Two women talking over a table.

Communicating Boundaries

Often, communicating boundaries is easier said than done. Implementing your boundaries can be draining. Also, you can run into situations where you get rejected, have a conflict with someone, disappoint them, or come across as selfish.

If you have one or more people in your life that is continually crossing your lines then communicating your boundaries can suck your energy. If you have many people crossing your lines, it is time to reevaluate your choices as to who you associate with.

But first, try these communication techniques for conveying your expectations of others.

Have the Right Mindset 

When you are about to walk into the conversation about your boundaries, you must prepare your mind.

First, remember that your boundaries are a reflection of your pure love for yourself. They are not selfish or mean. Setting them tells the other person that you have faith in their ability to handle the particular situation that is coming up.

Furthermore, this conversation is a mutual expression of love for them, and love for yourself.

Start the Conversation

One way to set a boundary is to acknowledge how the other person is feeling while still communicating your decision to set the boundary.

Dr.s Henry Cloud & John Townsend state that, “Deciding to set boundaries is difficult because it requires decision making and confrontation, which, in turn, may cause pain to someone you love.” p. 96

But it is your faith in the other person and the trust in their own journey that will allow you to say no.

You first start by just saying no to the request. Click here to see many different ways to say no.

Some of my favorites are, “It’s not a good idea for me,” “Not at this time,” “I’m not comfortable with that,” “I’m here for you, but I really can’t do what you are asking for.”

Or be straight up with them and say something like, “This decision doesn’t align with my values, so I have to say no. I hope you can understand.”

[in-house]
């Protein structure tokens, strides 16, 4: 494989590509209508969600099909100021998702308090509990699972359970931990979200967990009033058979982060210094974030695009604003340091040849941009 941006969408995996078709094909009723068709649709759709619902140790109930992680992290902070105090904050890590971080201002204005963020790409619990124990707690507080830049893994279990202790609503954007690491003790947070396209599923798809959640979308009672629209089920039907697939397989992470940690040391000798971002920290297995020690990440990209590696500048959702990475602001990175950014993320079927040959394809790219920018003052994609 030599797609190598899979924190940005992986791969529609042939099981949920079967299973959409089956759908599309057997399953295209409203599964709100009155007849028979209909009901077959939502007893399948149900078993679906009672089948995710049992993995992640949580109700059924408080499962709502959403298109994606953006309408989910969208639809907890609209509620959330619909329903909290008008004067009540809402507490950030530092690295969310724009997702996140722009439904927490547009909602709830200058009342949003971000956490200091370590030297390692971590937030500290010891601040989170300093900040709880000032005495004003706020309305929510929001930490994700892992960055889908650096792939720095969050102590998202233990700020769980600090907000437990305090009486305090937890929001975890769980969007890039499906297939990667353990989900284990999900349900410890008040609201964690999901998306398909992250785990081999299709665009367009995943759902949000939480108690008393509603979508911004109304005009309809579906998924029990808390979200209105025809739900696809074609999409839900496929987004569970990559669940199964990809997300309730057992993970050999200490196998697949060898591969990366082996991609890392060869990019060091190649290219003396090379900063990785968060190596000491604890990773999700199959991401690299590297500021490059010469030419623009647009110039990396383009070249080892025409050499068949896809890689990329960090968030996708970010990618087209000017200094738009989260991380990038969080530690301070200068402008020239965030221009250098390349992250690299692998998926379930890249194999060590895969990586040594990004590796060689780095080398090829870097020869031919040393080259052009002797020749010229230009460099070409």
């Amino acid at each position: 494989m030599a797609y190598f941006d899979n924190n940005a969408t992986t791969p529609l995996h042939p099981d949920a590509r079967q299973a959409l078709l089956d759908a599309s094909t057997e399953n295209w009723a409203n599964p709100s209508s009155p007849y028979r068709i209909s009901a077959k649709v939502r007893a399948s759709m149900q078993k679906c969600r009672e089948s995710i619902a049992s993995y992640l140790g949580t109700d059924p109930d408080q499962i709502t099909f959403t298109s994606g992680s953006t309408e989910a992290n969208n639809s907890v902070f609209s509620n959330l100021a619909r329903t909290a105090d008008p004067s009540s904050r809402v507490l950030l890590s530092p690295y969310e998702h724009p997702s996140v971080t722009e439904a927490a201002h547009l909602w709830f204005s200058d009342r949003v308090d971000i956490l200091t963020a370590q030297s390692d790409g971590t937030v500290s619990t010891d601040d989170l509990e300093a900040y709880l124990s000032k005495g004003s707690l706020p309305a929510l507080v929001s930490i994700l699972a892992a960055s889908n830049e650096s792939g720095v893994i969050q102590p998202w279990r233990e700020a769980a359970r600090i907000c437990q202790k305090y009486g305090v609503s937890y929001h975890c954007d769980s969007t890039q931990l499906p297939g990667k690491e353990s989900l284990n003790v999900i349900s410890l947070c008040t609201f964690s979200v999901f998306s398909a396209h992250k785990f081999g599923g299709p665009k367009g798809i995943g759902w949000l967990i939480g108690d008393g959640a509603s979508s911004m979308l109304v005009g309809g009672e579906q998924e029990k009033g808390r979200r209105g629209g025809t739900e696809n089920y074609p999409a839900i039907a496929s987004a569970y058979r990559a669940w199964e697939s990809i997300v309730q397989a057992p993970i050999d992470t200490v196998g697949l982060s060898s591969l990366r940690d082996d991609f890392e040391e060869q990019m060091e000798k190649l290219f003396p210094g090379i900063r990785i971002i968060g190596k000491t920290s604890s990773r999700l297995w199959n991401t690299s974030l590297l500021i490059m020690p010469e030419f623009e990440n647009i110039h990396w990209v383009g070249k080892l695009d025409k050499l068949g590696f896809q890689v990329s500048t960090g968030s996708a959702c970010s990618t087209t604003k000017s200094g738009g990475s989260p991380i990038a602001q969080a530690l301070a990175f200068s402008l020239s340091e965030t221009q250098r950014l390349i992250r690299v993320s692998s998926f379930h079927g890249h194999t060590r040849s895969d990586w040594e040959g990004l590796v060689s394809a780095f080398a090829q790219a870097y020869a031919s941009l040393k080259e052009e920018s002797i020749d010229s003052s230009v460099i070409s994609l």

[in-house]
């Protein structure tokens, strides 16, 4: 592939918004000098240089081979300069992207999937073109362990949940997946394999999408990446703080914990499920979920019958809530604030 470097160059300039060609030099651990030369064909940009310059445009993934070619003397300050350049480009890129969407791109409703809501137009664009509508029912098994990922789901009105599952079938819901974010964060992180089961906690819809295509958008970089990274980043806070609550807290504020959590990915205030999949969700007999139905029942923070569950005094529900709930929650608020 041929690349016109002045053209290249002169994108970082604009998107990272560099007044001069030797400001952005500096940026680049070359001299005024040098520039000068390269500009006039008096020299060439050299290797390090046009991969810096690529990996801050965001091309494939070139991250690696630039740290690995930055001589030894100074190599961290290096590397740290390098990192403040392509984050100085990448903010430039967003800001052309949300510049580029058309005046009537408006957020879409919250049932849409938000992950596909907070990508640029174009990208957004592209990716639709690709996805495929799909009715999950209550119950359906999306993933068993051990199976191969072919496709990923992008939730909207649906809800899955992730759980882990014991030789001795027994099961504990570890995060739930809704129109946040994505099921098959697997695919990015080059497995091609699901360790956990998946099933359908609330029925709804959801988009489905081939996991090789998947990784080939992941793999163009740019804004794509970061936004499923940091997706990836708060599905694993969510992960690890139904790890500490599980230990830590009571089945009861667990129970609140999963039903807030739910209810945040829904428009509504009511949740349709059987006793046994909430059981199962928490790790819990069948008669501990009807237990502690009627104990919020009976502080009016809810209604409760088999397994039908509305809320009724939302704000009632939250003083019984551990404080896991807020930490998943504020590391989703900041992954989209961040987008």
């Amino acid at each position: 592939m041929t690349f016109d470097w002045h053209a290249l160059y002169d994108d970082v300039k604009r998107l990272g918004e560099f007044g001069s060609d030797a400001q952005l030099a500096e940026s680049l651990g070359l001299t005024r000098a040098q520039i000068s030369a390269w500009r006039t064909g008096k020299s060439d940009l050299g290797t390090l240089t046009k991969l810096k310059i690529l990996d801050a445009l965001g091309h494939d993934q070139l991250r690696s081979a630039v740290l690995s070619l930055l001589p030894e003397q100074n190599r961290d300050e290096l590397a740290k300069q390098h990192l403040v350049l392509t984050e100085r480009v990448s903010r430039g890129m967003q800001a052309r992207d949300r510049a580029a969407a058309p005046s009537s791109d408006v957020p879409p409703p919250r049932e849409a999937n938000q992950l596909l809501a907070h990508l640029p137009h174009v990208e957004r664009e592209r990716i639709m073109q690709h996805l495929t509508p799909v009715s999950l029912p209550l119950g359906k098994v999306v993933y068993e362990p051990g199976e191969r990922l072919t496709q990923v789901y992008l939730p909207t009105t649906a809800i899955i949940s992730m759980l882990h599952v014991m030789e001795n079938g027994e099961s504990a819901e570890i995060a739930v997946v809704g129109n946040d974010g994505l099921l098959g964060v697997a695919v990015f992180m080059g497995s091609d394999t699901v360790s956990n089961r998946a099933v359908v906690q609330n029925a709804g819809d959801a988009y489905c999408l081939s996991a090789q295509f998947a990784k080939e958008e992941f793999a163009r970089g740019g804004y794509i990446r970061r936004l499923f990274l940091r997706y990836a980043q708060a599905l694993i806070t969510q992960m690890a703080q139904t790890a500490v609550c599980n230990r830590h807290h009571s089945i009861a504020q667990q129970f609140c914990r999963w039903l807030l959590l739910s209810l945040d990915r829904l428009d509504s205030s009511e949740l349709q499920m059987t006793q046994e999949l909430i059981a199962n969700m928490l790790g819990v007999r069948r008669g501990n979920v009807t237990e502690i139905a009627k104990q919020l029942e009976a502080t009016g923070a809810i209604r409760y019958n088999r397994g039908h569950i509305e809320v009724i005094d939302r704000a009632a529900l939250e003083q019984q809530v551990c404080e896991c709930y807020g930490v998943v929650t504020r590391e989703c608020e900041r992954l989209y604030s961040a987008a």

Then acknowledge their feelings if they push.

  • Say something like, “I understand that you are frustrated that I can’t do _____?”
  • “I get you want me to _____, and you’re upset, but I can be here for you in other ways.”


Your boundaries are about you, but you are also empowering the other person to respect you.

Using an I-Statement when you set the boundary can help you be clear with your expectation.

For this you would say something like,

  • “I don’t feel comfortable with the way this is playing out. I need you to stop _______.”
  • “I feel frustrated when you are late to our dates, I need you to change the time we meet, or make more effort to be on time.”
  • I ___(feeling word)__when ____(behavior of other person)___. I need ___(your need)___.

There are a ton of resources online for you to find I-statements, but I like this one in particular.

Be Patient

Overall, these are just suggestions that you can use to communicate boundaries.

Communicating your boundaries is part of an overall communication difficulty. Here are some ways to ensure that you communicate lovingly.

Just be patient with yourself and others because they are not used to this part of you. At the same time, you are not used to this part of you either. It’s all about growth and love.

Dr. Autumn Thomas

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